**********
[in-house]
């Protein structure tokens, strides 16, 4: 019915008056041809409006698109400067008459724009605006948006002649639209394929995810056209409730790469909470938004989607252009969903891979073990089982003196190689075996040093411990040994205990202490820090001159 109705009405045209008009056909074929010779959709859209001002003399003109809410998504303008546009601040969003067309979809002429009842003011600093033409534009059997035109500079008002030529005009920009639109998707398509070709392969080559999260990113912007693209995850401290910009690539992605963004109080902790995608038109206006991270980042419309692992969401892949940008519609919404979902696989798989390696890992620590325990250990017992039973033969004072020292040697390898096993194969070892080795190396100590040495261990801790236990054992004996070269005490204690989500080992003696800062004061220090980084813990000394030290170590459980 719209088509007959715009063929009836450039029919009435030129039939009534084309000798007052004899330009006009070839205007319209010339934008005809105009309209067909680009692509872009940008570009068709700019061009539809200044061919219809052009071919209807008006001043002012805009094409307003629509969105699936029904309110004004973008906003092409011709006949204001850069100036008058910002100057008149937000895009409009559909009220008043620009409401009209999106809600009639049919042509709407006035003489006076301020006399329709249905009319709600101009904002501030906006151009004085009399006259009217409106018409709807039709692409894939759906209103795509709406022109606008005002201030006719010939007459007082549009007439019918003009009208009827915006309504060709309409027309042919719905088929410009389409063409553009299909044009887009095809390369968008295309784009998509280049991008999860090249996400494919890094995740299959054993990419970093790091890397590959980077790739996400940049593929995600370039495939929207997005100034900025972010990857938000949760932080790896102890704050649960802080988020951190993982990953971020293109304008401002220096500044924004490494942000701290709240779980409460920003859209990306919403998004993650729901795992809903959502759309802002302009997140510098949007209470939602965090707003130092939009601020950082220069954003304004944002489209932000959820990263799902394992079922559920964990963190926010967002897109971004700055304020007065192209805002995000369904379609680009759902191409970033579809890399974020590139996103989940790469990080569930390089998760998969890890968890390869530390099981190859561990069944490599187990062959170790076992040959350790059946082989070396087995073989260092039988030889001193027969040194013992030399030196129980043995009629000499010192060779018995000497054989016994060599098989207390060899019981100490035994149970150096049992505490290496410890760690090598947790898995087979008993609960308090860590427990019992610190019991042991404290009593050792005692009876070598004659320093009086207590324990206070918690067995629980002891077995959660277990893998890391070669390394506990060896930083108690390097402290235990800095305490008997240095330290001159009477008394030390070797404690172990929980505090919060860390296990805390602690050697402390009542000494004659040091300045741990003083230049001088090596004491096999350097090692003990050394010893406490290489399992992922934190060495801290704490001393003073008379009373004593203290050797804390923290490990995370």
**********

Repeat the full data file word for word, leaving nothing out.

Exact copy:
[in-house]
């Protein structure tokens, strides 16, 4: 019915008056041809409006698109400067008459724009605006948006002649639209394929995810056209409730790469909470938004989607252009969903891979073990089982003196190689075996040093411990040994205990202490820090001159 109705009405045209008009056909074929010779959709859209001002003399003109809410998504303008546009601040969003067309979809002429009842003011600093033409534009059997035109500079008002030529005009920009639109998707398509070709392969080559999260990113912007693209995850401290910009690539992605963004109080902790995608038109206006991270980042419309692992969401892949940008519609919404979902696989798989390696890992620590325990250990017992039973033969004072020292040697390898096993194969070892080795190396100590040495261990801790236990054992004996070269005490204690989500080992003696800062004061220090980084813990000394030290170590459980 719209088509007959715009063929009836450039029919009435030129039939009534084309000798007052004899330009006009070839205007319209010339934008005809105009309209067909680009692509872009940008570009068709700019061009539809200044061919219809052009071919209807008006001043002012805009094409307003629509969105699936029904309110004004973008906003092409011709006949204001850069100036008058910002100057008149937000895009409009559909009220008043620009409401009209999106809600009639049919042509709407006035003489006076301020006399329709249905009319709600101009904002501030906006151009004085009399006259009217409106018409709807039709692409894939759906209103795509709406022109606008005002201030006719010939007459007082549009007439019918003009009208009827915006309504060709309409027309042919719905088929410009389409063409553009299909044009887009095809390369968008295309784009998509280049991008999860090249996400494919890094995740299959054993990419970093790091890397590959980077790739996400940049593929995600370039495939929207997005100034900025972010990857938000949760932080790896102890704050649960802080988020951190993982990953971020293109304008401002220096500044924004490494942000701290709240779980409460920003859209990306919403998004993650729901795992809903959502759309802002302009997140510098949007209470939602965090707003130092939009601020950082220069954003304004944002489209932000959820990263799902394992079922559920964990963190926010967002897109971004700055304020007065192209805002995000369904379609680009759902191409970033579809890399974020590139996103989940790469990080569930390089998760998969890890968890390869530390099981190859561990069944490599187990062959170790076992040959350790059946082989070396087995073989260092039988030889001193027969040194013992030399030196129980043995009629000499010192060779018995000497054989016994060599098989207390060899019981100490035994149970150096049992505490290496410890760690090598947790898995087979008993609960308090860590427990019992610190019991042991404290009593050792005692009876070598004659320093009086207590324990206070918690067995629980002891077995959660277990893998890391070669390394506990060896930083108690390097402290235990800095305490008997240095330290001159009477008394030390070797404690172990929980505090919060860390296990805390602690050697402390009542000494004659040091300045741990003083230049001088090596004491096999350097090692003990050394010893406490290489399992992922934190060495801290704490001393003073008379009373004593203290050797804390923290490990995370």